ST. MARYS — The Georgia Attorney General’s Office has filed a lawsuit against Camden County-based Lighthorse Healthcare Inc. and its director Carlene Taylor for filing false Medicaid claims.

According to the complaint filed on behalf of three former employees, Carol Knowles, Deborah Middleton and Chrisi Gallagher, the company, under the leadership of Taylor, submitted false claims to Georgia Medicaid for services that were never provided from at least September 2013 through September 2015.

The state civil filing is in addition to a similar civil case filed earlier this year in U.S. District Court in Brunswick.

The complaint alleges Georgia Medicaid was billed as if a physician provided services, when, in fact, non-physician professionals provided the services.

The non-physican professionals providing services were either ineligible for Medicaid reimbursement or were eligible for payment at a lower rate, according to the complaint. As a result, the state claims it suffered damages and filed the complaint to recover those damages.

According to the complaint, more than 900 false claims were filed.

The civil penalty for knowingly making false claims or records is not less than $5,500 and not more than $11,000 for each fraudulent claim, plus three times the amount of damages sustained by the Georgia Medicaid program as a result.

Lighthorse was obligated to submit claims for services actually performed, identifying the services provided for reimbursement, documenting the patient’s medical records for services performed. The company billed for office visits and other forms of therapy as if its medical director provided the services, according to the complaint.

“Instead, nurse practitioners, licensed professional counselors, licensed associate professional counselors, licensed social workers, unlicensed counselors and social worker trainees provided the services,” the complaint said.

In addition to misrepresenting who provided the services, Lighthorse, through Taylor, routinely encouraged its staff to misrepresent which services were provided, by insisting that they record CPT codes on visit notes that reflected additional services not provided or that a higher level of service was provided, according to the complaint.

The physician was often not at the site when the services were taking place and his “mere supervision” alone would not be sufficient for billing the services under the physician’s provider number, the complaint claims.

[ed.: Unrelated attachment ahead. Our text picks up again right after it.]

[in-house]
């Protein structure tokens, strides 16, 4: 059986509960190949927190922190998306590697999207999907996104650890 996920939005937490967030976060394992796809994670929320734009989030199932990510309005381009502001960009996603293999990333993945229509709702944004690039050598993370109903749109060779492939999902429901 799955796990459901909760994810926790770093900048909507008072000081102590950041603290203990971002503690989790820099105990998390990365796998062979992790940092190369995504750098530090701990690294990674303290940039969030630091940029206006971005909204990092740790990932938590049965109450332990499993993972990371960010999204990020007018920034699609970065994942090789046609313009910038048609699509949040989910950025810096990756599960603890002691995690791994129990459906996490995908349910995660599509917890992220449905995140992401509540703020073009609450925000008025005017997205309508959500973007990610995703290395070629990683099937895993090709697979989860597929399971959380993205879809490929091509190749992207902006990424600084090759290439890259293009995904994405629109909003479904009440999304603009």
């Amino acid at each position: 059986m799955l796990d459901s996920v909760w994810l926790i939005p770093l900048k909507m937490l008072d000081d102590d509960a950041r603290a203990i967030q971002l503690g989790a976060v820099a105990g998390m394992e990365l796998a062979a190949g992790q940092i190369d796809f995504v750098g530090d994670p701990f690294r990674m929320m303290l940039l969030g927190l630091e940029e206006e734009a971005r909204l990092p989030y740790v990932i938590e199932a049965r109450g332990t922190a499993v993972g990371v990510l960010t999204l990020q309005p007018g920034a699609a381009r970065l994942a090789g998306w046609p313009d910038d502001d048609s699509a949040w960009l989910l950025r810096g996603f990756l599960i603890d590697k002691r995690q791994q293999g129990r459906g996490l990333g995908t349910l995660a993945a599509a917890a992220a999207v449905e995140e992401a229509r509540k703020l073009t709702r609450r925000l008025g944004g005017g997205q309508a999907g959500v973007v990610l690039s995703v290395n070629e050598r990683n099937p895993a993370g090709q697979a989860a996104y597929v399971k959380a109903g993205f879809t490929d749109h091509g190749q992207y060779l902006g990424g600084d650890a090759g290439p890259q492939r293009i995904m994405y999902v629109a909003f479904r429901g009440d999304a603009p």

Lighthorse and Taylor would not have been reimbursed for claims for therapy service if the company would have disclosed that nurse practitioners, licensed professional counselors, licensed associate professional counselors, licensed social workers, unlicensed counselors or social worker trainees provided the services.

And the claims for office visits would have been at a lower rate if Lighthorse had disclosed nurse practitioners provided the services, the complaint said.

Taylor is also accused in the lawsuit of regularly sending under-qualified employees to evaluate emergency department patients in crisis situations. She also sent clinical trainees to perform the assessments alone, according to the complaint.

Taylor is accused of instructing the trainees to either use her login credentials or the login credentials of the other licensed professionals to write the visit notes, according to the state’s complaint.

“Thus, the trainees falsified visit notes at Dr. Taylor’s direction,” the complaint said.

The complaint gave several specific examples where Lighthorse trainees responded to crisis calls and the company submitted claims as if they were performed by the company’s physician.

In all, Taylor is accused of filing false claims under the Georgia False Medicaid Claims Act, making a false record or statement and payment by mistake for the state’s erroneous belief that a specific level of service was provided to patients.